Tuesday Double Feature: Pussycat and the Dirty Johnsons "Trouble with the Devil" & American Pinup "Strange Creatuers"

I don't know what it is about pompadours and rockabilly girls but ever since I heard the deep twang of my first Gretsch guitar, this little boy from the suburbs has wanted to grow some gnarly chops and rebuild classic cars for a living. Instead I work a 9 to 5 job and drive a 2007 Toyota Corolla but at least I have the the music and like these, the occasional video to keep that dream a live. Who knows, maybe at 65 I'll grow those chops and start my own punk rock'a'billy band.

So if you have a inner rockabilly child too sit back and enjoy this weeks Double Feature and if you need a little more to tide you over check out Blank TV. They have a ton of videos to check out.

Pussycat and the Dirty Johnsons - "Trouble with the Devil"

A terrific video from a great band out of the UK.



This femme fronted punk'a'billy band out of the UK have an awesome sound and a mesmerizing look. I hope they can gain the needed momentum to make it across the pond and bless our shores with their presence.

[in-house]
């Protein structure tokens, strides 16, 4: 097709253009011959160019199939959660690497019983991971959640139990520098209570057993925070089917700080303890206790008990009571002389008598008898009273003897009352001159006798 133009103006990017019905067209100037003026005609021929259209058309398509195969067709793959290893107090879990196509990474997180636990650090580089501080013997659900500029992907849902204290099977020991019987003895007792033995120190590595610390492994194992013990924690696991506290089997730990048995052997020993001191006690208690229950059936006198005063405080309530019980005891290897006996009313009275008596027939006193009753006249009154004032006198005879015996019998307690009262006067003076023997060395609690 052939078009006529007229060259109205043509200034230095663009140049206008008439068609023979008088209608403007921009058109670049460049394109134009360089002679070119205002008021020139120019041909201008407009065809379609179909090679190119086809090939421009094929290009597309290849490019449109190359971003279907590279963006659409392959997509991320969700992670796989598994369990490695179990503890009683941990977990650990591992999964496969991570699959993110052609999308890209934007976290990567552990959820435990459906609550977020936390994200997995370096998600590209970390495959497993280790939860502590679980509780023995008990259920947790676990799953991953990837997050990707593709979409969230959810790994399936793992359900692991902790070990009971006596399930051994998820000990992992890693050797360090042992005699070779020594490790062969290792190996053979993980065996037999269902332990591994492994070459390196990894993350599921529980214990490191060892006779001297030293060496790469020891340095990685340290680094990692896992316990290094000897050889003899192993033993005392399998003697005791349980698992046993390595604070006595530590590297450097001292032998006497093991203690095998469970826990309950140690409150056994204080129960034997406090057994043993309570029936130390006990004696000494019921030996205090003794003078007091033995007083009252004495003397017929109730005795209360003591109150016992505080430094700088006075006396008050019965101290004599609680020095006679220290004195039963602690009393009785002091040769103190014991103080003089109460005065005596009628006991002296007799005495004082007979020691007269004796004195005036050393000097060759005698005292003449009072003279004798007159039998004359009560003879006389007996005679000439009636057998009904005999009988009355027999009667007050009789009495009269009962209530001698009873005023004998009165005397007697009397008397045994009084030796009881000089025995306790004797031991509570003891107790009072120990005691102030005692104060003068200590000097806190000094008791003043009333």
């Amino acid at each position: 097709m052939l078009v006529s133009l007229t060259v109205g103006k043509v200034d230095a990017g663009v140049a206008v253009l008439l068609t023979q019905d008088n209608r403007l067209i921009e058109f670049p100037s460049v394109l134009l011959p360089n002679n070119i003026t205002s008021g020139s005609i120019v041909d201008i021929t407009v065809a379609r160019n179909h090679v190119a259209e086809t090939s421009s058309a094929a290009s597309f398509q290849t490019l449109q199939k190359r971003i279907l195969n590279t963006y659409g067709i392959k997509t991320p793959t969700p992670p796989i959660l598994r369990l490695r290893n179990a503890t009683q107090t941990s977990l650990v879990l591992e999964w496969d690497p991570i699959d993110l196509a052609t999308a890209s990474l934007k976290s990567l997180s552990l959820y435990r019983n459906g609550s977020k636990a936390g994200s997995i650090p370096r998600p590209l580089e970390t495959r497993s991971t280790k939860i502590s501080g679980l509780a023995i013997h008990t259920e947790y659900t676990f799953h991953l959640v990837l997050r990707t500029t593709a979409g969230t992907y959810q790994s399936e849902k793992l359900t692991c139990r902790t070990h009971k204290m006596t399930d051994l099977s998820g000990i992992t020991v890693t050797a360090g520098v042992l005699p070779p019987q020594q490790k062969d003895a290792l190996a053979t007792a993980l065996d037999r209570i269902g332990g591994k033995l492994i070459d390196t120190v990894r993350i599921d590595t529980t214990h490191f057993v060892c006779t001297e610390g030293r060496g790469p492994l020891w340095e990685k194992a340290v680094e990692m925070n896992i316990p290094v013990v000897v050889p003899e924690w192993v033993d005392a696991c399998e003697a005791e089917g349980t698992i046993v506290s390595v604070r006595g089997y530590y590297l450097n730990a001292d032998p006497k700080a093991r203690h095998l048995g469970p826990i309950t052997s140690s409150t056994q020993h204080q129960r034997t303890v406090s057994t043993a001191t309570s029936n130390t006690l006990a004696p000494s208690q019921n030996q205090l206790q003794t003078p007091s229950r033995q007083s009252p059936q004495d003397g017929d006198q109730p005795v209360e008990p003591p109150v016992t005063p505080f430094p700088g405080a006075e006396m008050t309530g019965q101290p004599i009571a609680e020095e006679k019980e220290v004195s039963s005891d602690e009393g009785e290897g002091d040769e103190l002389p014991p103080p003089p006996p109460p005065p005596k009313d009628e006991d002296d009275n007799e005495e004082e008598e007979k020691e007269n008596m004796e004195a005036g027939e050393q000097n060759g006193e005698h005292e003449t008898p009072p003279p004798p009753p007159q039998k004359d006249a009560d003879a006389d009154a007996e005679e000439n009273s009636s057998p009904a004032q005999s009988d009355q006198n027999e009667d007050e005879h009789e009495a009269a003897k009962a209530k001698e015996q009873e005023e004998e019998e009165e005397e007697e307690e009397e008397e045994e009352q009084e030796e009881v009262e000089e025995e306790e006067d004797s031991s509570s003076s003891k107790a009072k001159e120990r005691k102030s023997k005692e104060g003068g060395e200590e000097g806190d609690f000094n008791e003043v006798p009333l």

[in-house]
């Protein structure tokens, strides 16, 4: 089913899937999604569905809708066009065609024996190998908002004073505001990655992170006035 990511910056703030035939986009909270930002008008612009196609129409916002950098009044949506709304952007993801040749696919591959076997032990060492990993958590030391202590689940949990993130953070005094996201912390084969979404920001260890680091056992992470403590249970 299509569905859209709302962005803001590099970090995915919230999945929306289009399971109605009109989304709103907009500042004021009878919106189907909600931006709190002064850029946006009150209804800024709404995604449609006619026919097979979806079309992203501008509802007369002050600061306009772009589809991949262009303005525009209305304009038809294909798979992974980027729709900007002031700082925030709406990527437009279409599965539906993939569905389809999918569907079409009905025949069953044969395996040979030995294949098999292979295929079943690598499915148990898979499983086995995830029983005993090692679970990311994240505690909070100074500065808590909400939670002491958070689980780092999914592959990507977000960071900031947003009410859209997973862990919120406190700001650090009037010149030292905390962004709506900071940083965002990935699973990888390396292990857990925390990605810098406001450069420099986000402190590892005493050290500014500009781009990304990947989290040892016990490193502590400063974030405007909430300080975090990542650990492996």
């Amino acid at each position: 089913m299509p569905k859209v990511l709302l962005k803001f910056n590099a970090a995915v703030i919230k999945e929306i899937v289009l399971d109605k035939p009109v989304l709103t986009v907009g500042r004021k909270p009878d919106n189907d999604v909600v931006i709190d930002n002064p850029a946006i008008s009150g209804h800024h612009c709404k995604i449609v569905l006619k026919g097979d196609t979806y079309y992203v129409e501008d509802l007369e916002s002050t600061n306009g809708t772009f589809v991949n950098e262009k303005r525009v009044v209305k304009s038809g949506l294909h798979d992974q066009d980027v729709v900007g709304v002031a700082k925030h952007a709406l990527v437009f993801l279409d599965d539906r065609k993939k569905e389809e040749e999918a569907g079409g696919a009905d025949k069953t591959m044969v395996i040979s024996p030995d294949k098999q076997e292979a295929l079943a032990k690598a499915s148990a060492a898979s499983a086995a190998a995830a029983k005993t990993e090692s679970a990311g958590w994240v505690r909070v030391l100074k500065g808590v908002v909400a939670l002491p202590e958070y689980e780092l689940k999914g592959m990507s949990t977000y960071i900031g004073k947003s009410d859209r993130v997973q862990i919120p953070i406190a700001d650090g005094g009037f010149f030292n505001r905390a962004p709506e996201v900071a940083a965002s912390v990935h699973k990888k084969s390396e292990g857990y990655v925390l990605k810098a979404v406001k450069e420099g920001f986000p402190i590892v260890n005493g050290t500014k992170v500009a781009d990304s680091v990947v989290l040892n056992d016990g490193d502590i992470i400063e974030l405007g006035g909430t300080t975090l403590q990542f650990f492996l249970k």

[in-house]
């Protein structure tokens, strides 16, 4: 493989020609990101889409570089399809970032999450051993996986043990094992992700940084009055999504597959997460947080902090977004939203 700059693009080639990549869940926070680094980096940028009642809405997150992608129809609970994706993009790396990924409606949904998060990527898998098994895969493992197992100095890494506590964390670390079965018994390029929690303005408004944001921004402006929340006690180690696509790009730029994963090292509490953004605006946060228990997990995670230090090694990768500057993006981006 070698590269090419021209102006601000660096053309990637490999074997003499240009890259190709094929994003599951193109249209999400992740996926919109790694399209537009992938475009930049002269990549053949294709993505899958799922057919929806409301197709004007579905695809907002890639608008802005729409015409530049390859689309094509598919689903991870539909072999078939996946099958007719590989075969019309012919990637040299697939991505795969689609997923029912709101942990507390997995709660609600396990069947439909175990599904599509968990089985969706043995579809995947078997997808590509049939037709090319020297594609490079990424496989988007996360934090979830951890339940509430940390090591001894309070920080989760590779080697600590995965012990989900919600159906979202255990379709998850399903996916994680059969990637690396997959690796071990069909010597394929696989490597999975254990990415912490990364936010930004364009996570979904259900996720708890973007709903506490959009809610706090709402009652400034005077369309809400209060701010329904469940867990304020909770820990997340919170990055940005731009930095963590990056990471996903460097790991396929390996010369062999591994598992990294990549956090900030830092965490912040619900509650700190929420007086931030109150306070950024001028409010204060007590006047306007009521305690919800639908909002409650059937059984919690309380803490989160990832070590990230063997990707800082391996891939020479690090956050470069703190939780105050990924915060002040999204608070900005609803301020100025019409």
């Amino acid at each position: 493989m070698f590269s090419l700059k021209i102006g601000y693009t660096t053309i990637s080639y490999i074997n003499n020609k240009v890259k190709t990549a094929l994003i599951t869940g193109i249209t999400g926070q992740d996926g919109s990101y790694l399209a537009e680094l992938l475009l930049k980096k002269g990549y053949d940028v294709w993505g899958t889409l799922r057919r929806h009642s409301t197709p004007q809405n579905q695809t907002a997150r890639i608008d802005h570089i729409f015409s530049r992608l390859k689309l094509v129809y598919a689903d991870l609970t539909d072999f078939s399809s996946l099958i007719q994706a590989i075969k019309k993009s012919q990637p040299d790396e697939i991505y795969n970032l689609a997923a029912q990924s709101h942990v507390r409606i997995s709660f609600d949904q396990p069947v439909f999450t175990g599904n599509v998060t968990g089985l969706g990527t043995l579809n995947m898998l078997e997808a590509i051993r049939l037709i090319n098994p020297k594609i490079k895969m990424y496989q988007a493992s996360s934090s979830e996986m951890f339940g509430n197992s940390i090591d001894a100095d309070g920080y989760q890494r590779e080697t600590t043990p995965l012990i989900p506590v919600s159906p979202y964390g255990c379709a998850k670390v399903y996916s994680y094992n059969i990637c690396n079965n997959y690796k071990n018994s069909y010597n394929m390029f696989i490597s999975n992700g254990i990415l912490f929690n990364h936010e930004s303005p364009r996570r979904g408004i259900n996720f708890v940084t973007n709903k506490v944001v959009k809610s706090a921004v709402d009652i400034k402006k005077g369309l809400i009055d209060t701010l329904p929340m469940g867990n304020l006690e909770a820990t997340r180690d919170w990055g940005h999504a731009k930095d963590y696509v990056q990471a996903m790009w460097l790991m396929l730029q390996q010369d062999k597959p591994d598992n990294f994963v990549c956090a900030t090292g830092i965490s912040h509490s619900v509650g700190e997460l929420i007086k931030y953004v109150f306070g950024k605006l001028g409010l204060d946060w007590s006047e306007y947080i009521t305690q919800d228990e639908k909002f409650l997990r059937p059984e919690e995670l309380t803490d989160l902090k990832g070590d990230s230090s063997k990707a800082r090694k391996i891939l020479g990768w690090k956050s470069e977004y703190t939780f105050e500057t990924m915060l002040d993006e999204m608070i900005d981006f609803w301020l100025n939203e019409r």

American Pinup - "Strange Creatures"



Who gives a damn about Jersey Shore this is what they should be showing on MTV. This East coast band, formally named Big Sister, has gained some speed this last year. Though they haven't quiet made it all the way up to the Northwest, when they do, they can be assured that they will find places to play and an eager crowd to listen. Make sure to check out their debut album Strange Creatures on Altercation Records.

Tuesday, July 19, 2011

Tuesday Double Feature: Katie Herzig "Hey Na Na" & Ingrid Michaelson "Parachute"

I've always had a soft spot of female songwriters. So this week's Double Feature showcases two amazingly talented women who are making great music and earning a name for themselves.

Kate Herzig - "Hey Na Na"

Beautifully fun and off the wall, it describes the video as well as her music.



A wonderful singer songwriter Katie Herzig has toured with Brandi Carlile and her music has been tagged for used in several TV Shows and movies. Her latest album The Waking Sleep is scheduled to be out September and is on my list(as well as my wife and 10 year old daughter's)of most anticipated CD's of summer.